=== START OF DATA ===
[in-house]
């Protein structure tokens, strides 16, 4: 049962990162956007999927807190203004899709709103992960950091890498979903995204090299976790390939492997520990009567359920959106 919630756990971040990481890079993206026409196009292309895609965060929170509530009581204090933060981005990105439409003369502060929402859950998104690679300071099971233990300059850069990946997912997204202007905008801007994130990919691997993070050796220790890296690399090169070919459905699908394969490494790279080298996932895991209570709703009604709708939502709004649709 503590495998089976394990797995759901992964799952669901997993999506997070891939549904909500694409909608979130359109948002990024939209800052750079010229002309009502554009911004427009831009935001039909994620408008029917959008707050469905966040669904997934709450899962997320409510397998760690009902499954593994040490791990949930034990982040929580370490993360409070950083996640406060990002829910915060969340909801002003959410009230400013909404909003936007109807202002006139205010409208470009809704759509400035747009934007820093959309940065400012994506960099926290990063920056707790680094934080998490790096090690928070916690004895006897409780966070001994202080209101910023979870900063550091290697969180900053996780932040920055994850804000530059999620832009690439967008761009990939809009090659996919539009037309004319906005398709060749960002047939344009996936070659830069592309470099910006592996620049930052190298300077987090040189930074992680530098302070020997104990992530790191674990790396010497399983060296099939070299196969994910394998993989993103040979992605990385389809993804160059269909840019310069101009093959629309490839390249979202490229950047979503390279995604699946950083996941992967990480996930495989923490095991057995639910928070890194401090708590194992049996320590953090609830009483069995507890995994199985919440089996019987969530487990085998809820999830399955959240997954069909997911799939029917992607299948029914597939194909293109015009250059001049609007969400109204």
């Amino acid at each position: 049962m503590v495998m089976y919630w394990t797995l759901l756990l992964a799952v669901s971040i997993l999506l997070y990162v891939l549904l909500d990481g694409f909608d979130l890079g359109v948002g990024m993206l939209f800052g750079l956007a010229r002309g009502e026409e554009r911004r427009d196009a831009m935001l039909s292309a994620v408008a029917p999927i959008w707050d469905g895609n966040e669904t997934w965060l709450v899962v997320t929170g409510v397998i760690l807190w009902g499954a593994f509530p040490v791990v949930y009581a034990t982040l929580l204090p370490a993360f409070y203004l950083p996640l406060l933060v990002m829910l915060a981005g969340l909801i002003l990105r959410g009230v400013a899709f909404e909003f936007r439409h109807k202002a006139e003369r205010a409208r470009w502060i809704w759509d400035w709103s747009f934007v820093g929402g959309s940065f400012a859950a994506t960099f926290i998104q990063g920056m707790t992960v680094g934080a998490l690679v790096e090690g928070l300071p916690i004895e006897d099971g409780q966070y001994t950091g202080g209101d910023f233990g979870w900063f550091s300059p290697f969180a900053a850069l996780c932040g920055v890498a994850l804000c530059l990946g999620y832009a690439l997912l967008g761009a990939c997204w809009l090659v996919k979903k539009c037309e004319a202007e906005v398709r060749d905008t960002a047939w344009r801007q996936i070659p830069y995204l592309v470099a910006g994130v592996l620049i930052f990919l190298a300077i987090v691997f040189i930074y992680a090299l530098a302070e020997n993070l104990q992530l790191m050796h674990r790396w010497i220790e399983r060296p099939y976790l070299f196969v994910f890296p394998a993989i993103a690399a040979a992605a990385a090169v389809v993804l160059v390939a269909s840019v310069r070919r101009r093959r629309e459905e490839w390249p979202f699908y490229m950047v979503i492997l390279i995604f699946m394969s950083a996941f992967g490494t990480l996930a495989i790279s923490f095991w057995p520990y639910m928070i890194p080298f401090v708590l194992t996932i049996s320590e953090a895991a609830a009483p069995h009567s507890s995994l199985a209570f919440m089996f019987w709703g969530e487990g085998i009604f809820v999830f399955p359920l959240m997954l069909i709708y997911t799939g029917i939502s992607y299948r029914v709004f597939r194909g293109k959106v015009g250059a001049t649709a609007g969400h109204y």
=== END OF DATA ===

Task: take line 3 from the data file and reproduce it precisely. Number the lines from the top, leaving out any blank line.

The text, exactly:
């Amino acid at each position: 049962m503590v495998m089976y919630w394990t797995l759901l756990l992964a799952v669901s971040i997993l999506l997070y990162v891939l549904l909500d990481g694409f909608d979130l890079g359109v948002g990024m993206l939209f800052g750079l956007a010229r002309g009502e026409e554009r911004r427009d196009a831009m935001l039909s292309a994620v408008a029917p999927i959008w707050d469905g895609n966040e669904t997934w965060l709450v899962v997320t929170g409510v397998i760690l807190w009902g499954a593994f509530p040490v791990v949930y009581a034990t982040l929580l204090p370490a993360f409070y203004l950083p996640l406060l933060v990002m829910l915060a981005g969340l909801i002003l990105r959410g009230v400013a899709f909404e909003f936007r439409h109807k202002a006139e003369r205010a409208r470009w502060i809704w759509d400035w709103s747009f934007v820093g929402g959309s940065f400012a859950a994506t960099f926290i998104q990063g920056m707790t992960v680094g934080a998490l690679v790096e090690g928070l300071p916690i004895e006897d099971g409780q966070y001994t950091g202080g209101d910023f233990g979870w900063f550091s300059p290697f969180a900053a850069l996780c932040g920055v890498a994850l804000c530059l990946g999620y832009a690439l997912l967008g761009a990939c997204w809009l090659v996919k979903k539009c037309e004319a202007e906005v398709r060749d905008t960002a047939w344009r801007q996936i070659p830069y995204l592309v470099a910006g994130v592996l620049i930052f990919l190298a300077i987090v691997f040189i930074y992680a090299l530098a302070e020997n993070l104990q992530l790191m050796h674990r790396w010497i220790e399983r060296p099939y976790l070299f196969v994910f890296p394998a993989i993103a690399a040979a992605a990385a090169v389809v993804l160059v390939a269909s840019v310069r070919r101009r093959r629309e459905e490839w390249p979202f699908y490229m950047v979503i492997l390279i995604f699946m394969s950083a996941f992967g490494t990480l996930a495989i790279s923490f095991w057995p520990y639910m928070i890194p080298f401090v708590l194992t996932i049996s320590e953090a895991a609830a009483p069995h009567s507890s995994l199985a209570f919440m089996f019987w709703g969530e487990g085998i009604f809820v999830f399955p359920l959240m997954l069909i709708y997911t799939g029917i939502s992607y299948r029914v709004f597939r194909g293109k959106v015009g250059a001049t649709a609007g969400h109204y």